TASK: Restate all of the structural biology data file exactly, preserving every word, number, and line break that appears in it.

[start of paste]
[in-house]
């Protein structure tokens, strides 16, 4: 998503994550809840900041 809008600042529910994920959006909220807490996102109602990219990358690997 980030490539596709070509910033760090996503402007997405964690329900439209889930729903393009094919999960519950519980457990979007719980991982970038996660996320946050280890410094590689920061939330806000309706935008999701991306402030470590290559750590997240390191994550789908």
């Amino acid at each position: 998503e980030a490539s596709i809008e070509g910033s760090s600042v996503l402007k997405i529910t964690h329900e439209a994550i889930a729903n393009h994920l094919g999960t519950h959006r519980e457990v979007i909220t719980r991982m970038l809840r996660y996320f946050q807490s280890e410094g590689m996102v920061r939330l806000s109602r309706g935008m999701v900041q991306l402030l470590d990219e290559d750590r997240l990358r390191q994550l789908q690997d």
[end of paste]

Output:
[in-house]
């Protein structure tokens, strides 16, 4: 998503994550809840900041 809008600042529910994920959006909220807490996102109602990219990358690997 980030490539596709070509910033760090996503402007997405964690329900439209889930729903393009094919999960519950519980457990979007719980991982970038996660996320946050280890410094590689920061939330806000309706935008999701991306402030470590290559750590997240390191994550789908």
């Amino acid at each position: 998503e980030a490539s596709i809008e070509g910033s760090s600042v996503l402007k997405i529910t964690h329900e439209a994550i889930a729903n393009h994920l094919g999960t519950h959006r519980e457990v979007i909220t719980r991982m970038l809840r996660y996320f946050q807490s280890e410094g590689m996102v920061r939330l806000s109602r309706g935008m999701v900041q991306l402030l470590d990219e290559d750590r997240l990358r390191q994550l789908q690997d």